- Think before you click. “Most cyberattacks start with a phishing email, which looks legitimate but isn’t and can be used to steal your passwords, Social Security number, credit card numbers and other sensitive information or to run malicious software known as malware.”
- Use strong, unique passwords. “Use strong passwords and don’t reuse them. Your best bet is to subscribe to a password manager to generate and store unique passwords.”
- Back up important files.
- Use a VPN on public Internet.
Finally, most security experts agree that one of the most effective ways to avoid a cyberattack is to implement Multi-Factor Authentication. In fact, Kost estimates that “up to 90% of cyber attacks could be prevented with MFA enabled on endpoints and mobile devices.”
MFA is an electronic authentication method in which a user is granted access to a website or application when they offer two or more pieces of evidence, or “factors,” related to their identity. Factors are drawn from four categories:
- knowledge (something only the user knows, like a password, PIN, or security question),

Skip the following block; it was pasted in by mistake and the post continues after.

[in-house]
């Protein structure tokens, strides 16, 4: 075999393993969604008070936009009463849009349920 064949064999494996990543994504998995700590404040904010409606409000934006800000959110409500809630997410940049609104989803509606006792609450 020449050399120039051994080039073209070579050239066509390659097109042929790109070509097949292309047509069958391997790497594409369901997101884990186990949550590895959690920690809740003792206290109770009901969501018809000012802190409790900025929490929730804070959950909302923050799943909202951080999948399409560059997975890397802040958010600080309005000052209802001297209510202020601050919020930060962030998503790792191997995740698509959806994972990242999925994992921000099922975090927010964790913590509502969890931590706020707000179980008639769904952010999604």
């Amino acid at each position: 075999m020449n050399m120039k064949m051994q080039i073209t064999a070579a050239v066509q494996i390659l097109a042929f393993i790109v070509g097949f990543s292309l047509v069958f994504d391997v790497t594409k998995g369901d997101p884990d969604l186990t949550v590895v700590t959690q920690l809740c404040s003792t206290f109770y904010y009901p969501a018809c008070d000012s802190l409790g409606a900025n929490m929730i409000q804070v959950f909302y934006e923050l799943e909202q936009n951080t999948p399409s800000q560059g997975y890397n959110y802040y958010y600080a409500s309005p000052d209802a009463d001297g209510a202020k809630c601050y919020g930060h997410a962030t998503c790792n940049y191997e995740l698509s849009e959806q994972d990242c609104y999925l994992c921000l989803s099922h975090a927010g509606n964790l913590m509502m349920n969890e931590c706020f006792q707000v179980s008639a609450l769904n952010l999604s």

- possession (something only the user has, like a security token, a fob, or QR-code displayed),
- inherence (something only the user is, typically a biometric method like scanning a fingerprint or iris, or a behavioral biometric like a keystroke dynamic), and
- location (somewhere the user is, like a connection to a specific network or a GPS signal to identify the location).
For more information about minimizing your cyber risk, check out the following resources:
- CISA’s SECURITY TIP (ST04-006): Understanding Patches and Software Updates
- CISA’s “New StopRansomware.gov website – The U.S. Government’s One-Stop Location to Stop Ransomware” on July 15, 2021
- “Cybersecurity: Avoiding Cyber Attacks Is Everyone’s Responsibility” from the CIPROMS archives
- “Americans are at higher risk of Russian cyberattacks after Ukraine invasion: What you should do right now” by Jessica Guynn for USA Today on February 28, 2022
- “Biggest Cyber Threats in Healthcare (Updated for 2022)” by Edward Kost for Upguard on February 03, 2022
- “Improving the Cybersecurity Posture of Healthcare in 2022” by Lisa Pino, Director for Office for Civil Rights (OCR) for the HHS blog on February 28, 2022
- “How to identify a malicious email” by Hoala Greevy for Physicians Practice on February 4, 2022
- “Four New Cyber War Exclusions from Lloyd’s Market Association” by The National Law Review on January 10, 2022
- “Cyberattacks top list of 2022 health tech hazards alongside supply chain problems, damaged infusion pumps” by Rebecca Torrence for Fierce Healthcare on January 20, 2022
- “Healthcare data breaches hit all-time high in 2021, impacting 45M people” by Heather Landi for Fierce Healthcare on February 1, 2022
- “Be Alert: Heightened Concerns about Cyberattacks” by Alex Clark for Hylant on March 09, 2022